California Braces for Pineapple Express with Flooding, Wind, and Snow Predicted

FOX Weather is currently monitoring the Pineapple Express, which is an atmospheric river drawing moisture from the Hawaiian tropics. Meteorologist Bob Van Dillen provides a detailed forecast on when and where we can expect to see significant snowfall and rainfall from San Francisco all the way to Los Angeles.

Get ready for a wet and wild ride on the Pineapple Express this week in California. Coastal ranges are expected to receive a whopping 8 inches of rain before the week is over, while cities like Los Angeles and San Diego could experience significant flooding.

The Pineapple Express is an atmospheric river that originates near Hawaii and unleashes a powerful surge of moisture along the West Coast. This atmospheric river can transport an astonishing 27 times more water than the mighty Mississippi River, resulting in a staggering 10 to 15 inches of rainfall.

A woman managed to survive for 15 hours on top of her overturned car during the California floods.

An atmospheric river is set to ride the jet stream and bring heavy rainfall to the Pacific Northwest at the beginning of the week. As the week progresses, it will then shift southward, continuing to bring wet weather to the region.


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According to Meteorologist Bob Van Dillen, the jet stream will be aligned in a west-to-east direction. This alignment will result in the influx of warm air and moisture from the Pacific, specifically targeting California and northern New Mexico. Van Dillen points out that the source of this airflow can be traced all the way back to Hawaii, extending across the Pacific and reaching the southern regions of California.

Significant impacts:

Earlier this week, the moisture from the Pineapple Express is expected to move northward, bringing heavy rainfall to Washington and Oregon. Unlike previous systems, this one is warm, which means that snow is not expected. In fact, forecasters in the area are predicting the possibility of record-breaking warmth until Tuesday, according to the National Weather Service in Seattle.

The area’s already saturated ground will experience further saturation with any additional rainfall, leading to rising river levels and an increased risk of flooding. There is also a possibility of landslides occurring.

Train service between Los Angeles and San Diego has been halted due to the threat of landslides.

Seven states in the US are home to the counties that experience the highest number of landslides. These states are known for their vulnerability to landslide events, which can pose significant risks to communities and infrastructure. It is essential to understand the factors that contribute to landslides in these areas and to implement effective mitigation strategies to reduce the potential impact on lives and property.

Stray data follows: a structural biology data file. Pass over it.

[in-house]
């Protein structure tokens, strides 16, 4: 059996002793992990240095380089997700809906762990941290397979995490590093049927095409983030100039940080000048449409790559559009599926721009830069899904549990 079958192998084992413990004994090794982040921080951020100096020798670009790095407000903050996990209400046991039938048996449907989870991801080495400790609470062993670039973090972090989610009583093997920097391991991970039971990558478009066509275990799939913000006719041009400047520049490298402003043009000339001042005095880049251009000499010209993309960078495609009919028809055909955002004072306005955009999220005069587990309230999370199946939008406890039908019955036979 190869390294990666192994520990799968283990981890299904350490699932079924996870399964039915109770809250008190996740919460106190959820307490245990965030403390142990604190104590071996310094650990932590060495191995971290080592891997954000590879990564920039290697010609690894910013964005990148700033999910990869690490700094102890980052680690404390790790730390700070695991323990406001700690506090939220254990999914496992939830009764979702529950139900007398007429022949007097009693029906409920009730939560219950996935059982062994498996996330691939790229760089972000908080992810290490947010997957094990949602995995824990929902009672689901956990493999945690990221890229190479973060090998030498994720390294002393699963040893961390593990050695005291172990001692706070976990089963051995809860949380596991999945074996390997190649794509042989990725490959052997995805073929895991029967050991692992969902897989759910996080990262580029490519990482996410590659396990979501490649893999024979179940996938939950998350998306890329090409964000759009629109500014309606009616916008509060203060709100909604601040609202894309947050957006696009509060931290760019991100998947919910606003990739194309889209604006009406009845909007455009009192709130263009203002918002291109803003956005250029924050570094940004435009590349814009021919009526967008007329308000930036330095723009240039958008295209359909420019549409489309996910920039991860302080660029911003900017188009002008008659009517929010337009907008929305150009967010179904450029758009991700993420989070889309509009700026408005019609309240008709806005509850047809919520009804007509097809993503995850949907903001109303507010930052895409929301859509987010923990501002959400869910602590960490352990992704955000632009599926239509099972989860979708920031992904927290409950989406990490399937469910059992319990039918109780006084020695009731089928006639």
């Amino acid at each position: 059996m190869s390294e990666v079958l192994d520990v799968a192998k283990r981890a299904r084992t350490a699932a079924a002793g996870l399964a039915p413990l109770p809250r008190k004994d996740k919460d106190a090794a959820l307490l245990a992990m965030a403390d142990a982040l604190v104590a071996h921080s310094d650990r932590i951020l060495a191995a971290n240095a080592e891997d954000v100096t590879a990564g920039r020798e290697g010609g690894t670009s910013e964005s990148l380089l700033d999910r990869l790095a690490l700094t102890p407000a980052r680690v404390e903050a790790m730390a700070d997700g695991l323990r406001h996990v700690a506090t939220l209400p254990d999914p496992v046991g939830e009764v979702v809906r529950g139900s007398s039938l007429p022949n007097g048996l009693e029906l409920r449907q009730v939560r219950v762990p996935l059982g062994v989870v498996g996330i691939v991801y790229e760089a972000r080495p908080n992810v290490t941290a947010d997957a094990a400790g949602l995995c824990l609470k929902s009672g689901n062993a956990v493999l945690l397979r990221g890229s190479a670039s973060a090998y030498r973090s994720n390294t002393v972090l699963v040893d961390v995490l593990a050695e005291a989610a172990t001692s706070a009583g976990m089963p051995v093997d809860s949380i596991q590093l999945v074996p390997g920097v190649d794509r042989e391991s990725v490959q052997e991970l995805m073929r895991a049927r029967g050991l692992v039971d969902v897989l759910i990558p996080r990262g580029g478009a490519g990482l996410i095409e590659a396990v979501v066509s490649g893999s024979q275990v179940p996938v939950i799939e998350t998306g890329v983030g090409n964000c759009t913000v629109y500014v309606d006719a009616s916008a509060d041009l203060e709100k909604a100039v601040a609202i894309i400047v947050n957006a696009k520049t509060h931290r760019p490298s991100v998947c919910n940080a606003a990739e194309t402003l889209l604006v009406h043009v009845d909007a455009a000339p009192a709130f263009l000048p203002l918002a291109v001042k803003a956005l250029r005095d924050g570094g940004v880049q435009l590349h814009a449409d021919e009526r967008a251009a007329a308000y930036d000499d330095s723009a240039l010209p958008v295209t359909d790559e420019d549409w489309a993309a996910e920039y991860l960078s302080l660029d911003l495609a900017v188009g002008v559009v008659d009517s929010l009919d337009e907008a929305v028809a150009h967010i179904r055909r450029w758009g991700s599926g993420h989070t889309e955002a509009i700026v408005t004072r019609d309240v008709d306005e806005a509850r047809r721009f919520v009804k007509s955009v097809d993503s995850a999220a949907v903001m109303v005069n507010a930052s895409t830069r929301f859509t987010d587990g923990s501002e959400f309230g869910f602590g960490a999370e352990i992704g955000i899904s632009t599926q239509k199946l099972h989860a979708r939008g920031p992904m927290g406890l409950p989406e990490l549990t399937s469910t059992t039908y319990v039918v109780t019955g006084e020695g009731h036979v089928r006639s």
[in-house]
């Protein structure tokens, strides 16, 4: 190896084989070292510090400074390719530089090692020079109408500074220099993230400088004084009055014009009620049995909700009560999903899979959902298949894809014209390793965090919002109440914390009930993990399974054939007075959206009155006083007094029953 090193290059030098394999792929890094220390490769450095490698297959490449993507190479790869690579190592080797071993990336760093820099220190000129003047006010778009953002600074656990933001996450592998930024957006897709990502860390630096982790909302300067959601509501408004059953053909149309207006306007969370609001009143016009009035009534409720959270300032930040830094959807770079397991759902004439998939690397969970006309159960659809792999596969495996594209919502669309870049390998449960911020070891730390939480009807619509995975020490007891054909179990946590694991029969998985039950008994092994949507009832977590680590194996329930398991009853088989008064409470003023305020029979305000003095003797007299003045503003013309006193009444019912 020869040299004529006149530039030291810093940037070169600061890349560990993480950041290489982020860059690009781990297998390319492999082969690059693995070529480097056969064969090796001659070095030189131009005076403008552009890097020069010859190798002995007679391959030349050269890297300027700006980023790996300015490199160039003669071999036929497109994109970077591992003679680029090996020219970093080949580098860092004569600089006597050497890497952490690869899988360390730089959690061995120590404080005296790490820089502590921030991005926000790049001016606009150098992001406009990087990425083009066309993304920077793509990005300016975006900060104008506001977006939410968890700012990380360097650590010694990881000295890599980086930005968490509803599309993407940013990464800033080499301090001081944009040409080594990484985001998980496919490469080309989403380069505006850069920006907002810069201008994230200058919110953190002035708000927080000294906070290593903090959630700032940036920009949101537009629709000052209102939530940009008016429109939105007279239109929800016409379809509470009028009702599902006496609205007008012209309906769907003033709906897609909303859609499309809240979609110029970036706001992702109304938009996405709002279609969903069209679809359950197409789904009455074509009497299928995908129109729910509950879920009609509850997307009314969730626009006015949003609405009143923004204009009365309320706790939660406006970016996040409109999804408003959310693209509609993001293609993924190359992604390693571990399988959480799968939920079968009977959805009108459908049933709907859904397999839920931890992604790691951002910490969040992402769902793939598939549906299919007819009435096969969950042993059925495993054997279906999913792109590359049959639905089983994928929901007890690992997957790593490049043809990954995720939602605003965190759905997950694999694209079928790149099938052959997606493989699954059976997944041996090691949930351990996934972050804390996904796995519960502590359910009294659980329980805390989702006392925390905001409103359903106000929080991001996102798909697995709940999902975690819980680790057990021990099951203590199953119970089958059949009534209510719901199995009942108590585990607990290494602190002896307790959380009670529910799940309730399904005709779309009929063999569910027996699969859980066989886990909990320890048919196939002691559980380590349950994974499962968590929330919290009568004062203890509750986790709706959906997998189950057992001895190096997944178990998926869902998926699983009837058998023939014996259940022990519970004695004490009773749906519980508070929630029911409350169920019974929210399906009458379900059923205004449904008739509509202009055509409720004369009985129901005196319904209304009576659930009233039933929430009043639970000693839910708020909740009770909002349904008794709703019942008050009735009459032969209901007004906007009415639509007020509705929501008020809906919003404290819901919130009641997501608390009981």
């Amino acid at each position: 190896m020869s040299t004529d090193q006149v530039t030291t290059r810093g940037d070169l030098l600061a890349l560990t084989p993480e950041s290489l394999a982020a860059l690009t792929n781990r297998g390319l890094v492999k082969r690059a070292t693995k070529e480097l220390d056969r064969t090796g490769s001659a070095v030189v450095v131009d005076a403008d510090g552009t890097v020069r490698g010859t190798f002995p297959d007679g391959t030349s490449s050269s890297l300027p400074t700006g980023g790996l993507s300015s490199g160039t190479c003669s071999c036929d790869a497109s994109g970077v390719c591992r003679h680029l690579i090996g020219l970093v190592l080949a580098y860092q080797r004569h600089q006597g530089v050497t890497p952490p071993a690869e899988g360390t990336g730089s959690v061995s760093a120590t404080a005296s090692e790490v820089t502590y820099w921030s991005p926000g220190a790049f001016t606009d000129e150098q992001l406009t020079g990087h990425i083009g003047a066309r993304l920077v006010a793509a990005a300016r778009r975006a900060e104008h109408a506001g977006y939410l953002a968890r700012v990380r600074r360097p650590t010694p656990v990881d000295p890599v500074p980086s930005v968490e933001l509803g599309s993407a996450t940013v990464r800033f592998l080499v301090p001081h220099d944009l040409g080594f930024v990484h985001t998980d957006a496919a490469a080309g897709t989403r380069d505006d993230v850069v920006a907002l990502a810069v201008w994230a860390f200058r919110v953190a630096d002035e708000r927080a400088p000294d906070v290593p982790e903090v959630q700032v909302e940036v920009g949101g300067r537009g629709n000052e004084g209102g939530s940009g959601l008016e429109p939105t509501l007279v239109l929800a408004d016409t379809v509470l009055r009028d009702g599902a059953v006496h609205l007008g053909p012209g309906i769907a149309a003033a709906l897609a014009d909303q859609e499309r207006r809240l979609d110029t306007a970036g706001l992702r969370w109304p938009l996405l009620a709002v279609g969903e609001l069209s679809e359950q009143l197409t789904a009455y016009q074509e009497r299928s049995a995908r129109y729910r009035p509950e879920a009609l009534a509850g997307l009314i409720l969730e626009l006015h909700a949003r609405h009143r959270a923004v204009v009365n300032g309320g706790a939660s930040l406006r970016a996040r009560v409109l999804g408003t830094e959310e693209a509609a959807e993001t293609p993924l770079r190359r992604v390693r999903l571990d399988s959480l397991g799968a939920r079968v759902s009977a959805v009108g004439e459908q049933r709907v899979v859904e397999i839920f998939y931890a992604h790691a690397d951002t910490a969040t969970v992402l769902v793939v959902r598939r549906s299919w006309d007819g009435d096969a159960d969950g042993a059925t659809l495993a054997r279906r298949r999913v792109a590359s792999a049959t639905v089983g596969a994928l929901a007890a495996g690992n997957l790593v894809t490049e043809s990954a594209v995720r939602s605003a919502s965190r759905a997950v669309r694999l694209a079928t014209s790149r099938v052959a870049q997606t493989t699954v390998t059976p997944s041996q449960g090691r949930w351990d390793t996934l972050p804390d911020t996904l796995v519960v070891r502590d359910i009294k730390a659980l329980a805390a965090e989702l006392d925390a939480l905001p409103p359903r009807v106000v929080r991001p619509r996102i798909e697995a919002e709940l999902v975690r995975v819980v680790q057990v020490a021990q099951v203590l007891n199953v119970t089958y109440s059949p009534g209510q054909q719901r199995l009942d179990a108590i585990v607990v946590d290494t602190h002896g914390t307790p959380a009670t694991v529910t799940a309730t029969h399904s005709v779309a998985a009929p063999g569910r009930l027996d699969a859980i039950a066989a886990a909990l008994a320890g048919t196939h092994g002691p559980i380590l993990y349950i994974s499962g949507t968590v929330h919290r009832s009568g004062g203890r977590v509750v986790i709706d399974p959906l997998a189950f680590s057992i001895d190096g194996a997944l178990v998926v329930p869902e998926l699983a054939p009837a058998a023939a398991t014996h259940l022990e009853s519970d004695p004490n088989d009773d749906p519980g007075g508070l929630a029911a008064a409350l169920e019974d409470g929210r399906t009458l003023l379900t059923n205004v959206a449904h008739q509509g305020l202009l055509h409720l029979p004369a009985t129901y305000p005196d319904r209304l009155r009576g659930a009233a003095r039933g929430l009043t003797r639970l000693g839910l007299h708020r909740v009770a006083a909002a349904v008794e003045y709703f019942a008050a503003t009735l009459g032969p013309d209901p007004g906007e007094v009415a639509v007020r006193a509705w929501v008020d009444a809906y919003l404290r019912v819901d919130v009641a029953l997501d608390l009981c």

According to Van Dillen, the positive aspect of the weather is that it will be forceful and occasionally intense, but it will not linger in one place for an extended period of time.

According to the meteorologist, despite the presence of a high-pressure system, there is still a significant amount of rainfall expected in Northern California starting on Wednesday. He mentioned that the Bay Area can anticipate 3 to 5 inches of rain, while the northern part of the state may experience even heavier rainfall of about 5 to 8 inches.

The Sierra Nevada could receive an additional 1 to 3 feet of snow above the pass level.

Witness the Devastating Atmospheric Rivers and Flooding in California’s History

“The Pacific jet is expected to gain energy and make a return from Wednesday through Friday.”



The third and most powerful in a series of three atmospheric river storms is expected to hit British Columbia on Tuesday and move southward. This storm could potentially lead to river flooding in the coastal Pacific Northwest.

Van Dillen mentioned that rain is already moving across Oregon and is beginning to reach California on Tuesday evening.

California experienced a significant weather event in 1861-62 known as the ‘Arkstorm’ which brought historic 1000-year floods to the region. This prolonged event lasted for 8 weeks and was characterized by the occurrence of atmospheric rivers.


According to meteorologist Van Dillen, the rain is expected to begin in the northern parts of California on Wednesday morning and continue into the afternoon. Additionally, there may be some snowfall in higher elevations.

The forecast predicts that the heaviest rain is expected to fall north of the San Francisco Bay Area, which increases the likelihood of flash flooding in that region.


“And from Wednesday afternoon into Thursday, the rain intensifies and spreads across the lower regions of California,” Van Dillen stated. “Cities like LA and San Diego can expect more rainfall, although not as heavy as the previous week. That’s the positive aspect of the forecast.”

Coastal Southern California remains susceptible to flooding, particularly in areas located along rivers.

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Friday to Monday

By late Friday, the heaviest rain will move through Los Angeles and San Diego counties. It will then continue its path through Arizona and even reach New Mexico over the weekend.

According to the Center for Western Weather and Water Extremes, the Climate Prediction Center (CPC) has already forecasted a moderate risk of heavy precipitation, heavy snow, and high winds in the Western US from February 2nd to February 5th. They also mentioned the potential for flooding along the California coast and in Arizona during this period.

According to meteorologist Van Dillen, snow is expected to arrive soon, which is great news for higher elevations in the Sierra Nevada range, the Four Corners region, and northern Nevada.

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